How Communicating Aligns Minds
What, exactly, is understanding? And how do people create, maintain, and manipulate states of understanding via communication? This book addresses these questions, drawing on interdisciplinary scholarship in cognitive science, communication, psychology, and pragmatics. Rejecting classic descriptions of communication as "sending and receiving messages," this book proposes a novel perspective that depicts communication as a process in which interactants construct, test, and refine mental modes of a joint experience on the basis of the meme states (mental representations) activated by stimuli in social interactions. It explains how this process, when successful, results in interactants' mental models aligning, or becoming entrained—in other words, in creating a state of understanding. This framework is grounded in a set of foundational observations about evolved human cognition that highlight people's intrinsic social orientation, predisposition toward efficiency, and use of predictive interference-making. These principles are also used to explain how codified systems ("codes") emerge in extended or repeated interactions in which people endeavor to create understanding. Integrating and synthesizing research across disciplines, this book offers communication scholars and students a theoretical framework that will transform the way they see understanding, communication, and social connection.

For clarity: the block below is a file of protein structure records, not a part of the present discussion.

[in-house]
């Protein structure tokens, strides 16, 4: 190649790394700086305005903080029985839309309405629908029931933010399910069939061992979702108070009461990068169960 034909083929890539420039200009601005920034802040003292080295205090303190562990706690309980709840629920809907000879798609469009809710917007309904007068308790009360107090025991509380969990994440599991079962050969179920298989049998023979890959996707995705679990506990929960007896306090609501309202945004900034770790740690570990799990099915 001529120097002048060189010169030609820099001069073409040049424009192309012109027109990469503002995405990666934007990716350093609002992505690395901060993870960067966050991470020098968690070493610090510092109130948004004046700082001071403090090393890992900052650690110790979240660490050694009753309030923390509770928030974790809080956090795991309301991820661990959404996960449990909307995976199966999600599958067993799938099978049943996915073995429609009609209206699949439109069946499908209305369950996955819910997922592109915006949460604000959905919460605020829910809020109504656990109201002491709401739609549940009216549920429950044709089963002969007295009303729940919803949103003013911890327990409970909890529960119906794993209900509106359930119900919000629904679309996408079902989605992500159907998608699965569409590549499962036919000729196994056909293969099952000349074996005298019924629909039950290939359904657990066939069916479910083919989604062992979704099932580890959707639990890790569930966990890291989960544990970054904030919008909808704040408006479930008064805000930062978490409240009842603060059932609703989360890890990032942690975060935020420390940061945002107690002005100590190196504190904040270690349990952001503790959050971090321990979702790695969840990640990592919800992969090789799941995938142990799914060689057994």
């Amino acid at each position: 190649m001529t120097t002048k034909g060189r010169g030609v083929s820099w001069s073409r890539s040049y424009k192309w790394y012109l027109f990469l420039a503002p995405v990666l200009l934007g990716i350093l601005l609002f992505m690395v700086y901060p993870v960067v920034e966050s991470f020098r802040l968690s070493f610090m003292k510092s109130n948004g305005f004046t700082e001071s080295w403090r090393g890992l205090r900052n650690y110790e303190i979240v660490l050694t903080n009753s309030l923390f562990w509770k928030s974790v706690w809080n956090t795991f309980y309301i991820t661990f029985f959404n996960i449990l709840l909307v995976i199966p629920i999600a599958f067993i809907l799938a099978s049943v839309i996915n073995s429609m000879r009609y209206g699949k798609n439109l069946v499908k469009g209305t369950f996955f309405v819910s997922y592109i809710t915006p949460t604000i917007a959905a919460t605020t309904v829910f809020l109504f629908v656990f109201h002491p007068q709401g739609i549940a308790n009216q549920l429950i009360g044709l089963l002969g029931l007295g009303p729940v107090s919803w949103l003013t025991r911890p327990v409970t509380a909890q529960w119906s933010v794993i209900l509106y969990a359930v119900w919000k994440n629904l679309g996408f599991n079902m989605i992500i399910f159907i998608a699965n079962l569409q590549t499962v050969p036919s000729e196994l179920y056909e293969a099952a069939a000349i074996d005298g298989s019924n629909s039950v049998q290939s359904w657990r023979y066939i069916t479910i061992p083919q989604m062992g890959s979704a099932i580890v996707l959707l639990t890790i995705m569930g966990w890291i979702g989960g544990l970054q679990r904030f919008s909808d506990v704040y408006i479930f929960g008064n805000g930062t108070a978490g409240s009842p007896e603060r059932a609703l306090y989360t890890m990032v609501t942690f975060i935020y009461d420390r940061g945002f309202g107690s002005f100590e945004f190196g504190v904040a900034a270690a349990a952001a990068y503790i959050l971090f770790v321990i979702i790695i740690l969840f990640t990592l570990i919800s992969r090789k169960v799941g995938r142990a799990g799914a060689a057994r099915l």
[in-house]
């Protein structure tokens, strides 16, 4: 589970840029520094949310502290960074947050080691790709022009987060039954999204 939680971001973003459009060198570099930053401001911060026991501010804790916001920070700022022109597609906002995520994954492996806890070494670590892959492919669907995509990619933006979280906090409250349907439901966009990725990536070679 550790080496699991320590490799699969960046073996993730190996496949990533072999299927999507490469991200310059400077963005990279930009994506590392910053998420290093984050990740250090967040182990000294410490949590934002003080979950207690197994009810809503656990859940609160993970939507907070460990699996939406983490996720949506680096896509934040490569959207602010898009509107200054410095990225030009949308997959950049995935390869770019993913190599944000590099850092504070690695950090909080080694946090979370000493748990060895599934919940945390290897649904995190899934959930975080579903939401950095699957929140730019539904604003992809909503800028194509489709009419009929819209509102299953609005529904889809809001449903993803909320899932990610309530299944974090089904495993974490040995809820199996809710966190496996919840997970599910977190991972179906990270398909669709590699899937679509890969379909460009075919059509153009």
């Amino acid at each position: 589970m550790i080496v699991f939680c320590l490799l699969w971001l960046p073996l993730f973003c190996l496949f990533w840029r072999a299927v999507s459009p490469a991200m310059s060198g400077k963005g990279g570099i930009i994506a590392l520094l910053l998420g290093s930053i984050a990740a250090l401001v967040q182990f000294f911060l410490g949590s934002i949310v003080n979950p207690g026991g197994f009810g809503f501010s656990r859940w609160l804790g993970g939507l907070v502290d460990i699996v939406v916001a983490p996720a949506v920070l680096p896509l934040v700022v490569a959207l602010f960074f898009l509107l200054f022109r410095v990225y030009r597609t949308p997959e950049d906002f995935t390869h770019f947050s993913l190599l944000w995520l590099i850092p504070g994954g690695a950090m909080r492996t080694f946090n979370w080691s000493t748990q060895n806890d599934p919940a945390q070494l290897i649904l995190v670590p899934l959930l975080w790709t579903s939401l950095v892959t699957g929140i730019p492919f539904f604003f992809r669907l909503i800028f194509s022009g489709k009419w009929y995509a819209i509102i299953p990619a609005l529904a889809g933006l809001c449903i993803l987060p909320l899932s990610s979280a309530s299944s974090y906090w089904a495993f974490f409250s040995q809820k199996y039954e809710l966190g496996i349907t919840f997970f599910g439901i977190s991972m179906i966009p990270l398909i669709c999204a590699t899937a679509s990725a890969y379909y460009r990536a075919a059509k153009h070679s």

Chapter Two: Conceptualizing Understanding
In this chapter, we introduce foundational constructs for studying understanding, including social stimuli (i.e. sensory input that produces a cognitive, affective, or behavioral reaction), meme states (i.e. mental representations of concepts, ideas, or experiences) and situation models (i.e. multifaceted mental representations of a communicative episode). We then use these concepts to articulate our conceptualization of understanding as two (or more) people experiencing entrainment of their situation models.
In this chapter, we focus on the constructs that serve as a foundation for modeling how people create understanding. In this, we also introduce the associated terminology—some of which will likely be new to readers—that we will use to discuss understanding, and how people create understanding in interaction.
Before proceeding, we would like to offer a brief remark about terminology and language use in this book. One of the biggest challenges we have had discussing understanding—between ourselves as colleagues and co-authors; with our students in classes; and in writing this book—has been that of language. The vocabulary that communication scholars have to discuss communication is an indirect product of decades of theorizing (or in some cases, lack of theorizing) about this topic. In many cases, this means that current ways of talking about communication implicitly reinforce a code model or signal processing perspective. For instance, terms like “sender” and “receiver”, and describing communication ←27 | 28→as a process of “sending messages”, are ubiquitous, and difficult...
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